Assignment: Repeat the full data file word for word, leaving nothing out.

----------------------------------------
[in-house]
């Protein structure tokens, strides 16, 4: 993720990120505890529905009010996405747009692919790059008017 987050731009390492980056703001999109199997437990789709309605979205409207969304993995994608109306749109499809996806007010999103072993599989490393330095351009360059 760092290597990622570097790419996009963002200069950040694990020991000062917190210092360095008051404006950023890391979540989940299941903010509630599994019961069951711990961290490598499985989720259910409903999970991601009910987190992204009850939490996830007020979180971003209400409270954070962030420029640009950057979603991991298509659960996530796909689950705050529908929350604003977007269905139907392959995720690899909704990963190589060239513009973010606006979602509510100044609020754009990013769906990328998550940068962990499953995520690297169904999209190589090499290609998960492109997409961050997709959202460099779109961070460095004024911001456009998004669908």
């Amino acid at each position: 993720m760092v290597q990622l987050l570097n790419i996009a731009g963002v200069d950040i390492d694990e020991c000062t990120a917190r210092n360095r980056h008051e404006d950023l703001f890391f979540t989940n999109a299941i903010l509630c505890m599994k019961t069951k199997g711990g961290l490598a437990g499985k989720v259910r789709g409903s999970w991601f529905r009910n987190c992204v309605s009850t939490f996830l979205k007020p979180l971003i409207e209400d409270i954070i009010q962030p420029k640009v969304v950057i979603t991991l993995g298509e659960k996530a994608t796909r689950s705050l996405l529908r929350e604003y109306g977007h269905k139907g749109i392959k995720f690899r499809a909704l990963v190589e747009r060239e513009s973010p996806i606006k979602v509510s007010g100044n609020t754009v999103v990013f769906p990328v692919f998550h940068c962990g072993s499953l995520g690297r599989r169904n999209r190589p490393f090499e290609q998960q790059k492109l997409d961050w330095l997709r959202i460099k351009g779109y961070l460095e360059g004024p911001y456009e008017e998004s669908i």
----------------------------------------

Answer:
[in-house]
């Protein structure tokens, strides 16, 4: 993720990120505890529905009010996405747009692919790059008017 987050731009390492980056703001999109199997437990789709309605979205409207969304993995994608109306749109499809996806007010999103072993599989490393330095351009360059 760092290597990622570097790419996009963002200069950040694990020991000062917190210092360095008051404006950023890391979540989940299941903010509630599994019961069951711990961290490598499985989720259910409903999970991601009910987190992204009850939490996830007020979180971003209400409270954070962030420029640009950057979603991991298509659960996530796909689950705050529908929350604003977007269905139907392959995720690899909704990963190589060239513009973010606006979602509510100044609020754009990013769906990328998550940068962990499953995520690297169904999209190589090499290609998960492109997409961050997709959202460099779109961070460095004024911001456009998004669908």
């Amino acid at each position: 993720m760092v290597q990622l987050l570097n790419i996009a731009g963002v200069d950040i390492d694990e020991c000062t990120a917190r210092n360095r980056h008051e404006d950023l703001f890391f979540t989940n999109a299941i903010l509630c505890m599994k019961t069951k199997g711990g961290l490598a437990g499985k989720v259910r789709g409903s999970w991601f529905r009910n987190c992204v309605s009850t939490f996830l979205k007020p979180l971003i409207e209400d409270i954070i009010q962030p420029k640009v969304v950057i979603t991991l993995g298509e659960k996530a994608t796909r689950s705050l996405l529908r929350e604003y109306g977007h269905k139907g749109i392959k995720f690899r499809a909704l990963v190589e747009r060239e513009s973010p996806i606006k979602v509510s007010g100044n609020t754009v999103v990013f769906p990328v692919f998550h940068c962990g072993s499953l995520g690297r599989r169904n999209r190589p490393f090499e290609q998960q790059k492109l997409d961050w330095l997709r959202i460099k351009g779109y961070l460095e360059g004024p911001y456009e008017e998004s669908i």